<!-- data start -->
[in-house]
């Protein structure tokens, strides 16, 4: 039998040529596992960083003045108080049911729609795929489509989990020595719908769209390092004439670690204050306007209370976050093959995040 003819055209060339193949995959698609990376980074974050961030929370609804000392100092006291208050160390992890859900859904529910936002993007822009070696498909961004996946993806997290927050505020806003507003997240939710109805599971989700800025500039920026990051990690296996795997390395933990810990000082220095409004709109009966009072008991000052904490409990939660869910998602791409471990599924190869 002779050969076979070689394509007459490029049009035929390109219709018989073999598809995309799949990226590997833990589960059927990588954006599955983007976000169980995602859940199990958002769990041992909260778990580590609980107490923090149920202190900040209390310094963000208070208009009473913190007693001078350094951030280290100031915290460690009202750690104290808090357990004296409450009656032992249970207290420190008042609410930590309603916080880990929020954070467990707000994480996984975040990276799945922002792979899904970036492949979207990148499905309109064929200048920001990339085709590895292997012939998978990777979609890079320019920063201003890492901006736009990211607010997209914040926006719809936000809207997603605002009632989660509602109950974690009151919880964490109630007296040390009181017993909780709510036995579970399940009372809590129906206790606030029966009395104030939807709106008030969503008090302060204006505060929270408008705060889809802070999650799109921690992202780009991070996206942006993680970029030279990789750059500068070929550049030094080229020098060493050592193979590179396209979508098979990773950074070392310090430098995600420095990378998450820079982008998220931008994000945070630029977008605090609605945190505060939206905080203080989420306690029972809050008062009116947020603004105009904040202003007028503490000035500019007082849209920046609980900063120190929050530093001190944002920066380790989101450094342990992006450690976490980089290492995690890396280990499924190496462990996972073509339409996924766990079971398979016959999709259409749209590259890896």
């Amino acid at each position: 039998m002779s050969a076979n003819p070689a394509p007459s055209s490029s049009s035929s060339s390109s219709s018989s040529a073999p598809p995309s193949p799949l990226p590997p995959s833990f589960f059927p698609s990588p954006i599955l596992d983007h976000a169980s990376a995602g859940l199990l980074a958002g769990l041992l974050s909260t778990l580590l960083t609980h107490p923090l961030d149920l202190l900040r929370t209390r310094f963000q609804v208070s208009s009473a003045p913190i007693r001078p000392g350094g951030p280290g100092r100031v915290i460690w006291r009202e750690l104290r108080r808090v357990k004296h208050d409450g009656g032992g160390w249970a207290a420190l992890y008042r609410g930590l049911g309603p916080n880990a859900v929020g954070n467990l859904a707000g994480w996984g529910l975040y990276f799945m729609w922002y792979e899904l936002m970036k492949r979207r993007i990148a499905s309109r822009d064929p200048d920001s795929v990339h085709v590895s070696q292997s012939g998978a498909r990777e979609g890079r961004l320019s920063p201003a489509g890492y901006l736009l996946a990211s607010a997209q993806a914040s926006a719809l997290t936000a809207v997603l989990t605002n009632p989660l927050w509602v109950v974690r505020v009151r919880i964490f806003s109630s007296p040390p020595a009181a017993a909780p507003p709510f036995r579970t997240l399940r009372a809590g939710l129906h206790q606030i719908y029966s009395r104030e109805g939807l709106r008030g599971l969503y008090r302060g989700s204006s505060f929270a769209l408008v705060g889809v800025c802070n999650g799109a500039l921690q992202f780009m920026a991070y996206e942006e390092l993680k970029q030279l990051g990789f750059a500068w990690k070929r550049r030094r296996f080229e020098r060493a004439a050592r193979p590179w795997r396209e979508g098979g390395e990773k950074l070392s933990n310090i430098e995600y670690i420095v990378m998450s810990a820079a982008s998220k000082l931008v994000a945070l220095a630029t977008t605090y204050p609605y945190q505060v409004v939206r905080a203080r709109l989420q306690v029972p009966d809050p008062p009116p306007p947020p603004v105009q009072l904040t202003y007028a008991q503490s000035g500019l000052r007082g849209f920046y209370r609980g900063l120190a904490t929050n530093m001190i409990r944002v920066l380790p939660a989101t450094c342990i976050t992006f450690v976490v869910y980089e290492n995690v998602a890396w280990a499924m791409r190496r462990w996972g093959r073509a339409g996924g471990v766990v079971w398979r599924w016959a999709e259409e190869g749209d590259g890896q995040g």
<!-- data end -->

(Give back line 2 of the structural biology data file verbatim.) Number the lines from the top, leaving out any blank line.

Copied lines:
């Protein structure tokens, strides 16, 4: 039998040529596992960083003045108080049911729609795929489509989990020595719908769209390092004439670690204050306007209370976050093959995040 003819055209060339193949995959698609990376980074974050961030929370609804000392100092006291208050160390992890859900859904529910936002993007822009070696498909961004996946993806997290927050505020806003507003997240939710109805599971989700800025500039920026990051990690296996795997390395933990810990000082220095409004709109009966009072008991000052904490409990939660869910998602791409471990599924190869 002779050969076979070689394509007459490029049009035929390109219709018989073999598809995309799949990226590997833990589960059927990588954006599955983007976000169980995602859940199990958002769990041992909260778990580590609980107490923090149920202190900040209390310094963000208070208009009473913190007693001078350094951030280290100031915290460690009202750690104290808090357990004296409450009656032992249970207290420190008042609410930590309603916080880990929020954070467990707000994480996984975040990276799945922002792979899904970036492949979207990148499905309109064929200048920001990339085709590895292997012939998978990777979609890079320019920063201003890492901006736009990211607010997209914040926006719809936000809207997603605002009632989660509602109950974690009151919880964490109630007296040390009181017993909780709510036995579970399940009372809590129906206790606030029966009395104030939807709106008030969503008090302060204006505060929270408008705060889809802070999650799109921690992202780009991070996206942006993680970029030279990789750059500068070929550049030094080229020098060493050592193979590179396209979508098979990773950074070392310090430098995600420095990378998450820079982008998220931008994000945070630029977008605090609605945190505060939206905080203080989420306690029972809050008062009116947020603004105009904040202003007028503490000035500019007082849209920046609980900063120190929050530093001190944002920066380790989101450094342990992006450690976490980089290492995690890396280990499924190496462990996972073509339409996924766990079971398979016959999709259409749209590259890896």